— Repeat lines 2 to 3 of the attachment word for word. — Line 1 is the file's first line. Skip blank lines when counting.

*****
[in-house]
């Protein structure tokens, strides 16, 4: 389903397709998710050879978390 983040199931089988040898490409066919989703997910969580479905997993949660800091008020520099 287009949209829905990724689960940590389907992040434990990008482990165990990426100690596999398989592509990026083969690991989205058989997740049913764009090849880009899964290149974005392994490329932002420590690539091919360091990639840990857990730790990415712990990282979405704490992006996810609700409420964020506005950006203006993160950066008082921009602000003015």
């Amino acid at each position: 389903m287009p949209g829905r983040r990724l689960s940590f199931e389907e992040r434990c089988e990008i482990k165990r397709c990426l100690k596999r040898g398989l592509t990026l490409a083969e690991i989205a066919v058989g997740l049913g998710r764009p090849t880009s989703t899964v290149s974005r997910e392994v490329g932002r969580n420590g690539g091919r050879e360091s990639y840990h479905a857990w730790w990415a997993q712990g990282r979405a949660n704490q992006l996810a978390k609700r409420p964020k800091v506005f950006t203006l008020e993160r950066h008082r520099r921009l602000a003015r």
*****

């Protein structure tokens, strides 16, 4: 389903397709998710050879978390 983040199931089988040898490409066919989703997910969580479905997993949660800091008020520099 287009949209829905990724689960940590389907992040434990990008482990165990990426100690596999398989592509990026083969690991989205058989997740049913764009090849880009899964290149974005392994490329932002420590690539091919360091990639840990857990730790990415712990990282979405704490992006996810609700409420964020506005950006203006993160950066008082921009602000003015």
């Amino acid at each position: 389903m287009p949209g829905r983040r990724l689960s940590f199931e389907e992040r434990c089988e990008i482990k165990r397709c990426l100690k596999r040898g398989l592509t990026l490409a083969e690991i989205a066919v058989g997740l049913g998710r764009p090849t880009s989703t899964v290149s974005r997910e392994v490329g932002r969580n420590g690539g091919r050879e360091s990639y840990h479905a857990w730790w990415a997993q712990g990282r979405a949660n704490q992006l996810a978390k609700r409420p964020k800091v506005f950006t203006l008020e993160r950066h008082r520099r921009l602000a003015r």